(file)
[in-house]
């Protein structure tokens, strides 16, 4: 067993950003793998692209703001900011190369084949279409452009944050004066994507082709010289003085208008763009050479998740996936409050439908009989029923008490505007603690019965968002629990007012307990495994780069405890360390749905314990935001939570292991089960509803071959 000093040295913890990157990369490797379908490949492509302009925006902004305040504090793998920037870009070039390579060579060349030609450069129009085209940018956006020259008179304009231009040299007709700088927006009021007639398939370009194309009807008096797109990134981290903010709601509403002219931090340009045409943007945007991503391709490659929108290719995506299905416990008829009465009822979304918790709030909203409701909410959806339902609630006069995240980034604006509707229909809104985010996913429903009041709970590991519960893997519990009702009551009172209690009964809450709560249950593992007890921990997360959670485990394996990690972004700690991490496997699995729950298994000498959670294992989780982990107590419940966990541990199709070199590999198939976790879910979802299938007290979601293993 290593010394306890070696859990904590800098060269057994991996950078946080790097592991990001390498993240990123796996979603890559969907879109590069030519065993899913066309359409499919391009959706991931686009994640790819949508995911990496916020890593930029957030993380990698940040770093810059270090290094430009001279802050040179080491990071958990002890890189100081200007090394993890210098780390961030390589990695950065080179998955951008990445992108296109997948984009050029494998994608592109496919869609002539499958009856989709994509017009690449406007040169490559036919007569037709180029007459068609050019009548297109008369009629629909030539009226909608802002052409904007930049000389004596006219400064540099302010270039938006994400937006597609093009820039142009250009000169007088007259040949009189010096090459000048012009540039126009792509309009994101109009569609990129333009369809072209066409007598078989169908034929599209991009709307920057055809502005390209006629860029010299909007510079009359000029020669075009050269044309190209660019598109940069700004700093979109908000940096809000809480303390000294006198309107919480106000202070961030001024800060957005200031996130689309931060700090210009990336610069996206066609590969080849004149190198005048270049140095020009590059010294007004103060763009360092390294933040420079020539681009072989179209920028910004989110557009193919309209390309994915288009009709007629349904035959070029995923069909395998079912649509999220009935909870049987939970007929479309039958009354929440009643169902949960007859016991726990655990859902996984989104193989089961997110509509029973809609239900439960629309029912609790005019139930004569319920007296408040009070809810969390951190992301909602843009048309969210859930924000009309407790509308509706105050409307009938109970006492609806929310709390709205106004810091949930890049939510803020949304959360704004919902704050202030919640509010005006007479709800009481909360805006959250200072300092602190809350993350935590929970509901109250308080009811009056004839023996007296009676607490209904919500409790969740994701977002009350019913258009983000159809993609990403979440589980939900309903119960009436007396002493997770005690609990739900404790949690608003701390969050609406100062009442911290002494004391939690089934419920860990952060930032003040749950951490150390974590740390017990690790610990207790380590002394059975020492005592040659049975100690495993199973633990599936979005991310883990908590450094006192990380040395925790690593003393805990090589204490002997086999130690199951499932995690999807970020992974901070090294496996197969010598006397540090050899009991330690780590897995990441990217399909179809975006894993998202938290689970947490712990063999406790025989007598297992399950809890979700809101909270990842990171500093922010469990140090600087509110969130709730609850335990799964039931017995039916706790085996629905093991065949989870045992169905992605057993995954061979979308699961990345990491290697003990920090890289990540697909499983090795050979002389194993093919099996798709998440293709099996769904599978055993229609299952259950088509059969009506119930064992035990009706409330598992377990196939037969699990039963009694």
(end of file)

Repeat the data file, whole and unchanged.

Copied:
[in-house]
């Protein structure tokens, strides 16, 4: 067993950003793998692209703001900011190369084949279409452009944050004066994507082709010289003085208008763009050479998740996936409050439908009989029923008490505007603690019965968002629990007012307990495994780069405890360390749905314990935001939570292991089960509803071959 000093040295913890990157990369490797379908490949492509302009925006902004305040504090793998920037870009070039390579060579060349030609450069129009085209940018956006020259008179304009231009040299007709700088927006009021007639398939370009194309009807008096797109990134981290903010709601509403002219931090340009045409943007945007991503391709490659929108290719995506299905416990008829009465009822979304918790709030909203409701909410959806339902609630006069995240980034604006509707229909809104985010996913429903009041709970590991519960893997519990009702009551009172209690009964809450709560249950593992007890921990997360959670485990394996990690972004700690991490496997699995729950298994000498959670294992989780982990107590419940966990541990199709070199590999198939976790879910979802299938007290979601293993 290593010394306890070696859990904590800098060269057994991996950078946080790097592991990001390498993240990123796996979603890559969907879109590069030519065993899913066309359409499919391009959706991931686009994640790819949508995911990496916020890593930029957030993380990698940040770093810059270090290094430009001279802050040179080491990071958990002890890189100081200007090394993890210098780390961030390589990695950065080179998955951008990445992108296109997948984009050029494998994608592109496919869609002539499958009856989709994509017009690449406007040169490559036919007569037709180029007459068609050019009548297109008369009629629909030539009226909608802002052409904007930049000389004596006219400064540099302010270039938006994400937006597609093009820039142009250009000169007088007259040949009189010096090459000048012009540039126009792509309009994101109009569609990129333009369809072209066409007598078989169908034929599209991009709307920057055809502005390209006629860029010299909007510079009359000029020669075009050269044309190209660019598109940069700004700093979109908000940096809000809480303390000294006198309107919480106000202070961030001024800060957005200031996130689309931060700090210009990336610069996206066609590969080849004149190198005048270049140095020009590059010294007004103060763009360092390294933040420079020539681009072989179209920028910004989110557009193919309209390309994915288009009709007629349904035959070029995923069909395998079912649509999220009935909870049987939970007929479309039958009354929440009643169902949960007859016991726990655990859902996984989104193989089961997110509509029973809609239900439960629309029912609790005019139930004569319920007296408040009070809810969390951190992301909602843009048309969210859930924000009309407790509308509706105050409307009938109970006492609806929310709390709205106004810091949930890049939510803020949304959360704004919902704050202030919640509010005006007479709800009481909360805006959250200072300092602190809350993350935590929970509901109250308080009811009056004839023996007296009676607490209904919500409790969740994701977002009350019913258009983000159809993609990403979440589980939900309903119960009436007396002493997770005690609990739900404790949690608003701390969050609406100062009442911290002494004391939690089934419920860990952060930032003040749950951490150390974590740390017990690790610990207790380590002394059975020492005592040659049975100690495993199973633990599936979005991310883990908590450094006192990380040395925790690593003393805990090589204490002997086999130690199951499932995690999807970020992974901070090294496996197969010598006397540090050899009991330690780590897995990441990217399909179809975006894993998202938290689970947490712990063999406790025989007598297992399950809890979700809101909270990842990171500093922010469990140090600087509110969130709730609850335990799964039931017995039916706790085996629905093991065949989870045992169905992605057993995954061979979308699961990345990491290697003990920090890289990540697909499983090795050979002389194993093919099996798709998440293709099996769904599978055993229609299952259950088509059969009506119930064992035990009706409330598992377990196939037969699990039963009694």